- Aid began arriving on Thursday in a remote part of Afghanistan where an earthquake killed 1,000 people, with Taliban officials saying the rescue operation was almost complete.
The magnitude 6.1 earthquake struck early on Wednesday about 160 km (100 miles) southeast of Kabul, in arid mountains dotted with small settlements near the border with Pakistan.
Poor communications and a lack of proper roads are hampering relief efforts in a country already grappling with a humanitarian crisis which has deteriorated since the Taliban took over last August.
"The rescue operation has finished, no one is trapped under (the) rubble," Mohammad Ismail Muawiyah, a spokesman for the top Taliban military commander in the hardest-hit Paktika province, told Reuters.
Mohammad Nassim Haqqani, a spokesperson for the disaster ministry, told Reuters rescue operations had finished in major districts but were continuing in some isolated areas.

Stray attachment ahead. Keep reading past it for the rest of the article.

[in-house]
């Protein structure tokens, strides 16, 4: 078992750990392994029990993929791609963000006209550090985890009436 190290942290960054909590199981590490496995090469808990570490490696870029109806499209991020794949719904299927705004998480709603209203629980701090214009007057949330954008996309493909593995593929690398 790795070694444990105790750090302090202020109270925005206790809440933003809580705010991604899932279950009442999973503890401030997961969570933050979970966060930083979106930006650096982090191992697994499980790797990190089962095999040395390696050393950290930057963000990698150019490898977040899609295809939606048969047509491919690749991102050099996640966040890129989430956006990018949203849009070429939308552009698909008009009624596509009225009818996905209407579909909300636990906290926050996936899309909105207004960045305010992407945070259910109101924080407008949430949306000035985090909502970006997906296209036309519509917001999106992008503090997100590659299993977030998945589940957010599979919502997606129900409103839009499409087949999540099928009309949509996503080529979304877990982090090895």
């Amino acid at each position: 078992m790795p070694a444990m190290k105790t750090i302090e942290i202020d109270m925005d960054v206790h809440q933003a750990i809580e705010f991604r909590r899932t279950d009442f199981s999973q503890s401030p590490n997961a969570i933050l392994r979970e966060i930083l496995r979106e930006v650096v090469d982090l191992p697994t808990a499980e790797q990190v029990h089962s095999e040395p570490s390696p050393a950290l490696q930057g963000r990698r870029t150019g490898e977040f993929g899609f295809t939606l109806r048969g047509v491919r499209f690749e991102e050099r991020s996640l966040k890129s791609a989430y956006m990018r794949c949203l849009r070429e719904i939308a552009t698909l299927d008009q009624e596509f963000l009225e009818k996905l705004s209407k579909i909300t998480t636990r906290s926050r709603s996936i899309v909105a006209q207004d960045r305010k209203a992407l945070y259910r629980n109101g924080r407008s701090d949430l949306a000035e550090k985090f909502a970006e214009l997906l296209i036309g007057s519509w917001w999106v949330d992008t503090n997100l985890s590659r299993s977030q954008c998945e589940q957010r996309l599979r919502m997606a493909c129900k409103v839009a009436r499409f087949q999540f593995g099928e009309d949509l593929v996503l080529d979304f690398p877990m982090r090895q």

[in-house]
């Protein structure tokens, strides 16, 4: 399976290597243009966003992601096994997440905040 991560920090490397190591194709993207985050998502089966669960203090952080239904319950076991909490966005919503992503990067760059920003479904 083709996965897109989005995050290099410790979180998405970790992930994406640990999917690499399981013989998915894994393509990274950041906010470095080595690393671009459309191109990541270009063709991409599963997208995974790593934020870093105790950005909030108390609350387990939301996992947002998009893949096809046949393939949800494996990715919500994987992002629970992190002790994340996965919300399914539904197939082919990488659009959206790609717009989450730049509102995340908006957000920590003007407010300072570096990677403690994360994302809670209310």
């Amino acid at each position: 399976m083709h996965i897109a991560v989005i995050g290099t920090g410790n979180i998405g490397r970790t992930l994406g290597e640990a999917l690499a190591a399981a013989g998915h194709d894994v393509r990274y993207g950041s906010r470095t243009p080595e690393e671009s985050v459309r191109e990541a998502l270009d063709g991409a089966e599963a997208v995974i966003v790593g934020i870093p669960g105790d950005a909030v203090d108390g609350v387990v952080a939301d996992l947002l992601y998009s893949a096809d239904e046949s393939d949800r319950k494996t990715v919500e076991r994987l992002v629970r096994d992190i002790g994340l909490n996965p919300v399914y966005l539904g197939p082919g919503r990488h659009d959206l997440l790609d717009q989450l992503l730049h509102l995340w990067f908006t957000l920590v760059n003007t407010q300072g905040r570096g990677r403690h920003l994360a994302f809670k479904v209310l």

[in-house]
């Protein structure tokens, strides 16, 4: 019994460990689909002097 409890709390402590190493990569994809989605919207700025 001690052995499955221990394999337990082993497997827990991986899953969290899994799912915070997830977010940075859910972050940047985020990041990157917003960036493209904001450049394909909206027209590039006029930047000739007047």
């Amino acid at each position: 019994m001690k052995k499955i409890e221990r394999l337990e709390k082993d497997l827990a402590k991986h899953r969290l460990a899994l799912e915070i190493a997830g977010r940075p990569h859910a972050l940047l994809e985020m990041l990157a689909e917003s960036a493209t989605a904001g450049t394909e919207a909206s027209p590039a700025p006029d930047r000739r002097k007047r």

The United Nations said on Thursday the Taliban ministry of defence had indicated as early as Wednesday 90 per cent of search and rescue operations had been completed.
Two retired officers in Nepal involved in the aftermath of the 2015 quake that killed 9,000 people expressed surprise that the rescue operation could be close to completion so soon, but one noted that if most damaged homes were small, it was possible.
The earthquake killed about 1,000 people and injured 1,500, Muawiyah said. More than 3,000 houses were destroyed.
The death toll makes it Afghanistan's deadliest earthquake in two decades, according to U.S. government data.
About 1,000 people had been rescued by Thursday morning, Sharafat Zaman, a spokesperson for the health ministry told Reuters.
"Aid has arrived to the area and it is continuing but more is needed," he said.
The town of Gayan, close to the epicentre, sustained significant damage with most of its mud-walled buildings damaged or completely collapsed, a Reuters team said.
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